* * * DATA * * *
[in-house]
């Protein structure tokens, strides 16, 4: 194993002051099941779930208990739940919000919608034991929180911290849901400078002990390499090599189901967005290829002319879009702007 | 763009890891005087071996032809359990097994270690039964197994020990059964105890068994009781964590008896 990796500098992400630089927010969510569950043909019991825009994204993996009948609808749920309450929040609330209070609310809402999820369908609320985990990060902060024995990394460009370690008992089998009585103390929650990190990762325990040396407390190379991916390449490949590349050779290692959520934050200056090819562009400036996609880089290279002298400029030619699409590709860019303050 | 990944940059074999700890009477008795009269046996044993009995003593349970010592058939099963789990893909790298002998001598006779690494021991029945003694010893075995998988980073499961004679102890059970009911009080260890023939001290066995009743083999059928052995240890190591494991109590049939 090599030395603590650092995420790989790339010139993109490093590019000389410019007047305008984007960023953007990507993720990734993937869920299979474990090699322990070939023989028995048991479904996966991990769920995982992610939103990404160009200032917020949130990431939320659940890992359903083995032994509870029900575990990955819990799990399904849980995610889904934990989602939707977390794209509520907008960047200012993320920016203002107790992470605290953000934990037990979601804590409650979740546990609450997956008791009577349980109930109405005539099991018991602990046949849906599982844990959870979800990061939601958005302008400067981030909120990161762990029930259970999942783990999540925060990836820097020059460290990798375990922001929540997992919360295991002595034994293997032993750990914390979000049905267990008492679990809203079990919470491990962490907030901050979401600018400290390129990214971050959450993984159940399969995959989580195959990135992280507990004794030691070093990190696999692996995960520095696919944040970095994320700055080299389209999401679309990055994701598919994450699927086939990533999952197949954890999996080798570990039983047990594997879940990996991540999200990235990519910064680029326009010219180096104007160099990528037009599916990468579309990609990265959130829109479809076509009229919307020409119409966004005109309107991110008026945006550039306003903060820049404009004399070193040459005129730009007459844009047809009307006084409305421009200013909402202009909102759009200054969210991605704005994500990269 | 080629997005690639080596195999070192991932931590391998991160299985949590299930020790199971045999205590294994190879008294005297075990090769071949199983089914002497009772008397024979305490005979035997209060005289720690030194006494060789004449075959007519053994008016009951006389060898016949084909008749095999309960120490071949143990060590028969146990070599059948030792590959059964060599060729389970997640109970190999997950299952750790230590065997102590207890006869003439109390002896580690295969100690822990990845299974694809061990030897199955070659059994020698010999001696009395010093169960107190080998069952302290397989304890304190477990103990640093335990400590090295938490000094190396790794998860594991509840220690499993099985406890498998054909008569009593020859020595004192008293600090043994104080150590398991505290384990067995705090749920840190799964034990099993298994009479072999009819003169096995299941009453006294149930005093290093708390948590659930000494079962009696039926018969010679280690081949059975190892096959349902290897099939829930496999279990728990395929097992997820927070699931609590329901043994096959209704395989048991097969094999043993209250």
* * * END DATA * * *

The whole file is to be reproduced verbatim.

[in-house]
């Protein structure tokens, strides 16, 4: 194993002051099941779930208990739940919000919608034991929180911290849901400078002990390499090599189901967005290829002319879009702007 | 763009890891005087071996032809359990097994270690039964197994020990059964105890068994009781964590008896 990796500098992400630089927010969510569950043909019991825009994204993996009948609808749920309450929040609330209070609310809402999820369908609320985990990060902060024995990394460009370690008992089998009585103390929650990190990762325990040396407390190379991916390449490949590349050779290692959520934050200056090819562009400036996609880089290279002298400029030619699409590709860019303050 | 990944940059074999700890009477008795009269046996044993009995003593349970010592058939099963789990893909790298002998001598006779690494021991029945003694010893075995998988980073499961004679102890059970009911009080260890023939001290066995009743083999059928052995240890190591494991109590049939 090599030395603590650092995420790989790339010139993109490093590019000389410019007047305008984007960023953007990507993720990734993937869920299979474990090699322990070939023989028995048991479904996966991990769920995982992610939103990404160009200032917020949130990431939320659940890992359903083995032994509870029900575990990955819990799990399904849980995610889904934990989602939707977390794209509520907008960047200012993320920016203002107790992470605290953000934990037990979601804590409650979740546990609450997956008791009577349980109930109405005539099991018991602990046949849906599982844990959870979800990061939601958005302008400067981030909120990161762990029930259970999942783990999540925060990836820097020059460290990798375990922001929540997992919360295991002595034994293997032993750990914390979000049905267990008492679990809203079990919470491990962490907030901050979401600018400290390129990214971050959450993984159940399969995959989580195959990135992280507990004794030691070093990190696999692996995960520095696919944040970095994320700055080299389209999401679309990055994701598919994450699927086939990533999952197949954890999996080798570990039983047990594997879940990996991540999200990235990519910064680029326009010219180096104007160099990528037009599916990468579309990609990265959130829109479809076509009229919307020409119409966004005109309107991110008026945006550039306003903060820049404009004399070193040459005129730009007459844009047809009307006084409305421009200013909402202009909102759009200054969210991605704005994500990269 | 080629997005690639080596195999070192991932931590391998991160299985949590299930020790199971045999205590294994190879008294005297075990090769071949199983089914002497009772008397024979305490005979035997209060005289720690030194006494060789004449075959007519053994008016009951006389060898016949084909008749095999309960120490071949143990060590028969146990070599059948030792590959059964060599060729389970997640109970190999997950299952750790230590065997102590207890006869003439109390002896580690295969100690822990990845299974694809061990030897199955070659059994020698010999001696009395010093169960107190080998069952302290397989304890304190477990103990640093335990400590090295938490000094190396790794998860594991509840220690499993099985406890498998054909008569009593020859020595004192008293600090043994104080150590398991505290384990067995705090749920840190799964034990099993298994009479072999009819003169096995299941009453006294149930005093290093708390948590659930000494079962009696039926018969010679280690081949059975190892096959349902290897099939829930496999279990728990395929097992997820927070699931609590329901043994096959209704395989048991097969094999043993209250």